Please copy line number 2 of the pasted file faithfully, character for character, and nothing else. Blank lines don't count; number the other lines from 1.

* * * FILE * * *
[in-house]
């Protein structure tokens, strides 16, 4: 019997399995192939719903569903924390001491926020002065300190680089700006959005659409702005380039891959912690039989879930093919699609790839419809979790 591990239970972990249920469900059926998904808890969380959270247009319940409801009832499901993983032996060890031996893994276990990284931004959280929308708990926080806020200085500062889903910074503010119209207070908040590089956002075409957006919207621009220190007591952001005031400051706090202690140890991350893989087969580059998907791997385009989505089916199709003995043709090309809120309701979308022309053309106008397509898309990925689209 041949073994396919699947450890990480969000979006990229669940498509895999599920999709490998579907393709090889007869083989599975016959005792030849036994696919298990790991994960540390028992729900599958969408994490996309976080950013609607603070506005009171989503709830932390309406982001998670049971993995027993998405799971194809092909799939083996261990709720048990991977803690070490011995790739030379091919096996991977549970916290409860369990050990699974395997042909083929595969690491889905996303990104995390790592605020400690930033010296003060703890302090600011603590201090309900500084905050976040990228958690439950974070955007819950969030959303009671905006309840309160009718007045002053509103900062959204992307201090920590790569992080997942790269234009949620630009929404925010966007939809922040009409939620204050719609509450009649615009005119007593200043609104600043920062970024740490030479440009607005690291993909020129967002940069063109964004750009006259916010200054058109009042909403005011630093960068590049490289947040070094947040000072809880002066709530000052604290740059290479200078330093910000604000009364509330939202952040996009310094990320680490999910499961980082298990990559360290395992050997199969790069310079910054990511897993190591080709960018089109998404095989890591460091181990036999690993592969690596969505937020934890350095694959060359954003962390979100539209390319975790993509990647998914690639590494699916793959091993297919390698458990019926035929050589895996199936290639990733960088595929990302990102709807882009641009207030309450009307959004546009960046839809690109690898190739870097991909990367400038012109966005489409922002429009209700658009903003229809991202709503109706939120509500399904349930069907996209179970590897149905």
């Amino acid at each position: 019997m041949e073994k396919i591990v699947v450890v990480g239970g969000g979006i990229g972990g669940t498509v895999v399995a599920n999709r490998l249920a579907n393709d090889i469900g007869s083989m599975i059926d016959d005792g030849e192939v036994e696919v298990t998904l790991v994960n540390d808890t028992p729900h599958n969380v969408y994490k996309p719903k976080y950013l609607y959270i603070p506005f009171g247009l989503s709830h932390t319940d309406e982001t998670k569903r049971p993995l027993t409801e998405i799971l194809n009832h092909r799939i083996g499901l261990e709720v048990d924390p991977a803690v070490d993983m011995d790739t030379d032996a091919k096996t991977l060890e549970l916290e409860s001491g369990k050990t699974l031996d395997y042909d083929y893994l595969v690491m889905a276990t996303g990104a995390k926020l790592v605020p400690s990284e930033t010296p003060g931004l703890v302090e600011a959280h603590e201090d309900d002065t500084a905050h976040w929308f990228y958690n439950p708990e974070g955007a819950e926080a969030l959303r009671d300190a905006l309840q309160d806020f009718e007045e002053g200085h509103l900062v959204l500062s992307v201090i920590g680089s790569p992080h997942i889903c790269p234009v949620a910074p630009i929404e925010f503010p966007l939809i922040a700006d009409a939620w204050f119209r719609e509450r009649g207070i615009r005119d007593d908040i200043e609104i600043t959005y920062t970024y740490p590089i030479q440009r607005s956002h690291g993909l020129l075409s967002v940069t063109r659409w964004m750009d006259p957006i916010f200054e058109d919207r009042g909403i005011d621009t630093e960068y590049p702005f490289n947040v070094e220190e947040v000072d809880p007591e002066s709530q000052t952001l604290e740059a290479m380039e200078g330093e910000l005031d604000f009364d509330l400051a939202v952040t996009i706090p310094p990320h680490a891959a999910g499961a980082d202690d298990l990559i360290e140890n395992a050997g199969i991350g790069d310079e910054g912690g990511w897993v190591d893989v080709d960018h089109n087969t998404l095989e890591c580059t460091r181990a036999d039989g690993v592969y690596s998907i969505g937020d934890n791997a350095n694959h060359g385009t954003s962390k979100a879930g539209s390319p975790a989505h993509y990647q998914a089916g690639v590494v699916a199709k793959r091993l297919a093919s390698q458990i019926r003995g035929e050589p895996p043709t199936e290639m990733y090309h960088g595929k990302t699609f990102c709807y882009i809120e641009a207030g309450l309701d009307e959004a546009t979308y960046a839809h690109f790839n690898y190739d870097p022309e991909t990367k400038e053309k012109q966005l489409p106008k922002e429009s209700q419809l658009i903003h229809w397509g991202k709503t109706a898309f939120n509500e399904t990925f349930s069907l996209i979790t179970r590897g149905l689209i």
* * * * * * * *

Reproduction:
């Protein structure tokens, strides 16, 4: 019997399995192939719903569903924390001491926020002065300190680089700006959005659409702005380039891959912690039989879930093919699609790839419809979790 591990239970972990249920469900059926998904808890969380959270247009319940409801009832499901993983032996060890031996893994276990990284931004959280929308708990926080806020200085500062889903910074503010119209207070908040590089956002075409957006919207621009220190007591952001005031400051706090202690140890991350893989087969580059998907791997385009989505089916199709003995043709090309809120309701979308022309053309106008397509898309990925689209 041949073994396919699947450890990480969000979006990229669940498509895999599920999709490998579907393709090889007869083989599975016959005792030849036994696919298990790991994960540390028992729900599958969408994490996309976080950013609607603070506005009171989503709830932390309406982001998670049971993995027993998405799971194809092909799939083996261990709720048990991977803690070490011995790739030379091919096996991977549970916290409860369990050990699974395997042909083929595969690491889905996303990104995390790592605020400690930033010296003060703890302090600011603590201090309900500084905050976040990228958690439950974070955007819950969030959303009671905006309840309160009718007045002053509103900062959204992307201090920590790569992080997942790269234009949620630009929404925010966007939809922040009409939620204050719609509450009649615009005119007593200043609104600043920062970024740490030479440009607005690291993909020129967002940069063109964004750009006259916010200054058109009042909403005011630093960068590049490289947040070094947040000072809880002066709530000052604290740059290479200078330093910000604000009364509330939202952040996009310094990320680490999910499961980082298990990559360290395992050997199969790069310079910054990511897993190591080709960018089109998404095989890591460091181990036999690993592969690596969505937020934890350095694959060359954003962390979100539209390319975790993509990647998914690639590494699916793959091993297919390698458990019926035929050589895996199936290639990733960088595929990302990102709807882009641009207030309450009307959004546009960046839809690109690898190739870097991909990367400038012109966005489409922002429009209700658009903003229809991202709503109706939120509500399904349930069907996209179970590897149905």